Administration officials have not said whether there is an “or else” attached to their demand for a settlement freeze.
Mr. Obama said Thursday that it was not yet time for that. “In my conversations with Prime Minister Netanyahu, I was very clear of the need to stop settlements, stop the building of outposts,” he said. “I think we don’t have a moment to lose, but I don’t make decisions based on a conversation we just had last week.”
Administration officials are trying to elicit support for Mr. Obama’s stance from pro-Israel lawmakers in Congress, including Senator John Kerry, the Democrat of Massachusetts who is chairman of the Foreign Relations Committee.
If they can expand that support to include House members like Gary Ackerman and Nita M. Lowey, both Democrats of New York, then Mr. Netanyahu could find himself on the defensive at home for allowing Israel’s relationship with its most powerful backer, the United States, to sour, foreign policy experts said.
“This approach is predicated on the assumption that an Israeli prime minister needs a tough American president to justify tough decisions to an Israeli public,” said Martin Indyk, director of the Saban Center for Middle East Policy and a former United States ambassador to Israel. “People in the American Jewish community and in Israel are sick of settlement activity. The whole zeitgeist has changed.” [continued…]
If the Oval Office guest list is an indicator, President Obama is making good on his commitment to try to revive the long-dead Arab-Israeli peace process. On May 18 President Obama received Israel’s new prime minister, Benjamin Netanyahu; today he met with Mahmoud Abbas, leader of the Palestinian Authority in Ramallah.
As this process gets under way, the United States–Israel’s main arms supplier, financier and international apologist–faces huge hurdles. It is deeply mistrusted by Palestinians and Arabs generally, and the new administration has not done much to rebuild trust. Obama has, like President Bush, expressed support for Palestinian statehood, but he has made no criticisms of Israel’s bombardment of the Gaza Strip–which killed more than 1,400 people last winter, mostly civilians–despite evidence from Amnesty International, Human Rights Watch and UN investigators of egregious Israeli war crimes. Nor has he pressured Israel to lift the blockade of Gaza, where 1.5 million Palestinians, the vast majority of whom are refugees, are effectively imprisoned and deprived of basic necessities. [continued…]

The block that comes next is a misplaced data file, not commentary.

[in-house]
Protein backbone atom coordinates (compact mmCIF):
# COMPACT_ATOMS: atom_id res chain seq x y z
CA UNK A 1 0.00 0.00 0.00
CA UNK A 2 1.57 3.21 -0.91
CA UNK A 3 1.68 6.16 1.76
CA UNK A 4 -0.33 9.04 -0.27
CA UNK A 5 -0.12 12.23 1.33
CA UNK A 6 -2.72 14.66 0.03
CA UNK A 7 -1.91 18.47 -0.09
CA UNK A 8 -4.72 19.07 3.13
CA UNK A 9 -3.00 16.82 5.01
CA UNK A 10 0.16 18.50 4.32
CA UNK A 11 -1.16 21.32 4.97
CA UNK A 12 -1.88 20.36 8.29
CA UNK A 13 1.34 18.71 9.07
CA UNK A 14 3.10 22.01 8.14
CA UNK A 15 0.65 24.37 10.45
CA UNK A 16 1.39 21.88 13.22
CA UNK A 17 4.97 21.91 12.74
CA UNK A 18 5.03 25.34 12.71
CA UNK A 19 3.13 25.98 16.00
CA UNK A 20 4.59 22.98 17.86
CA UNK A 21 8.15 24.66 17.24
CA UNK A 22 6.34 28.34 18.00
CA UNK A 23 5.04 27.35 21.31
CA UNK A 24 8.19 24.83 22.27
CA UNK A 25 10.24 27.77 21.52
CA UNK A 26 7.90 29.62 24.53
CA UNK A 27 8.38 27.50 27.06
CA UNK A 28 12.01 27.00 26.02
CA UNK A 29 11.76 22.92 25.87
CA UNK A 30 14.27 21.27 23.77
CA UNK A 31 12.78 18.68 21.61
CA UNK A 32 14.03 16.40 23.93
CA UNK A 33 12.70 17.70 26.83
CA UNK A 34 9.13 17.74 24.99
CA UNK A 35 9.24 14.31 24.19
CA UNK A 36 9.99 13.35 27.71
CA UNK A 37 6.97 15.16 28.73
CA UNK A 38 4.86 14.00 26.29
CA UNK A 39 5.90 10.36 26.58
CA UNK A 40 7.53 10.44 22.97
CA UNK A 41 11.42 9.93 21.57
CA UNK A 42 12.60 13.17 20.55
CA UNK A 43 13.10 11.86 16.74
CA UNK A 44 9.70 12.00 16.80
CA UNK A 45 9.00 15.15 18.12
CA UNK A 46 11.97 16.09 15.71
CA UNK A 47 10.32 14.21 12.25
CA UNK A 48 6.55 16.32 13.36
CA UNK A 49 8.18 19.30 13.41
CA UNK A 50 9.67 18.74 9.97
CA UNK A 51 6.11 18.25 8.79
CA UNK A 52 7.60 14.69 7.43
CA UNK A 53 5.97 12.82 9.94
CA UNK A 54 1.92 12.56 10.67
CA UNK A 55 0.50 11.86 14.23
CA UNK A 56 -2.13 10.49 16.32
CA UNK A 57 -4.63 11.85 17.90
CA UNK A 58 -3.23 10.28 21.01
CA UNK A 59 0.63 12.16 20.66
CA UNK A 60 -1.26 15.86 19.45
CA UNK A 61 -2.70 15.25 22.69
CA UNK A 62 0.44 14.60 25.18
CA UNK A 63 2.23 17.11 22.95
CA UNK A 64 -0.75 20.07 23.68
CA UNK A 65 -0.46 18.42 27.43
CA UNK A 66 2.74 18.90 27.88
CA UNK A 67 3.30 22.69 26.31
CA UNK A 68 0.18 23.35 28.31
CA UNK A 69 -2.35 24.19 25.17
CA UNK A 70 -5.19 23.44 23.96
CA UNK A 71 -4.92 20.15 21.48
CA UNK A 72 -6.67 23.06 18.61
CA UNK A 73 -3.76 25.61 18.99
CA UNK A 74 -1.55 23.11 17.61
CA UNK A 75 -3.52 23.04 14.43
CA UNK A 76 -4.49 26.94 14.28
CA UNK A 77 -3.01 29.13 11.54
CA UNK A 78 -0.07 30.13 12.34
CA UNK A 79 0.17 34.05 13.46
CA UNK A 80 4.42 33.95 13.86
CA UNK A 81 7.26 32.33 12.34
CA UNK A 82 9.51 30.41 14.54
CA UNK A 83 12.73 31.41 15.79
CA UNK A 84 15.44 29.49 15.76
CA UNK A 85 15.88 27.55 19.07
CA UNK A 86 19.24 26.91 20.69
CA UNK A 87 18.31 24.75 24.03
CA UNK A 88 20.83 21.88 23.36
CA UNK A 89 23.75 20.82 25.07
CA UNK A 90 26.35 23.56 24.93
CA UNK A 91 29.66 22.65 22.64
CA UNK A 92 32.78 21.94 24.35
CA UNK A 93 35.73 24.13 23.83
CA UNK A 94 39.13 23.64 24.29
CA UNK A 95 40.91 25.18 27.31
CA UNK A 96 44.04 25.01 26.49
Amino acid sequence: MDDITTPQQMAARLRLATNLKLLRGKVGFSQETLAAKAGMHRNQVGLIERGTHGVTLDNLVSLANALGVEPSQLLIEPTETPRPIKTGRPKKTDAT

Mogadishu’s best barometer of violence is the little blackboard on which Dr Taher Mahmoud daily records the number of patients in his hospital. For the last 20 years the tall surgeon with huge hands has been operating on the victims of the city’s civil war.
“It’s good times now,” he told me when we met a few weeks ago. “We are only getting four to six gunshot casualties a day. That’s very good.” He pointed at the blackboard covered with his neat white handwriting: it recorded that 86 patients were undergoing treatment. “During the Ethiopian war [2007-08] we had 300 in this hospital.”
… with the exception of the latest pirate drama, Somalia is the country the world forgot, a state so broken that scenes which would elsewhere dominate international news bulletins are barely noted on the foreign pages of major newspapers. Last year Foreign Policy magazine ranked Somalia as the state most at risk of total collapse, a verdict some might have considered flattering.
Yesterday I spoke to Mahmoud again. The hospital was full and around 40 patients were having to sleep under the trees outside. “We need tents to shelter the patients from rain, and medicine is running very low. If the fighting continues we will be without medicine.” The number on his blackboard was 167. [continued…]
Ongoing military operations in Swat Valley are expected to provoke more revenge attacks like the one that killed at least 20 people in Lahore this week, analysts and security experts say, urging the intelligence agencies to step up their monitoring of militant cells.
“I don’t believe the terrorists’ claim that they can mount attacks across Pakistan but they will certainly target the major cities,” said Lt Gen Kamal Matinuddin, a retired army officer and military analyst.
“What is the requirement of the moment is that the intelligence agencies must more effectively penetrate their training facilities – they must know where they are as it is established they are in the madrasas,” he said. [continued…]
U.S.officials recently concluded that the Afghan Taliban may receive as much money from foreign donors as it does from opium sales, potentially hindering the Obama administration’s strategy to rehabilitate Afghanistan by stopping the country’s drug trade.
Gen. David Petraeus, who oversees the wars in Iraq and Afghanistan, said in a recent interview that the Taliban has three main sources of funding: drug revenue; payments from legitimate businesses that are secretly owned by the armed group or that pay it kickbacks; and donations from foreign charitable foundations and individuals.
“You have funds generated locally, funds that come in from the outside, and funds that come from the illegal narcotics business,” he said. “It’s a hotly debated topic as to which is the most significant and it may be that they are all roughly around the same level.” [continued…]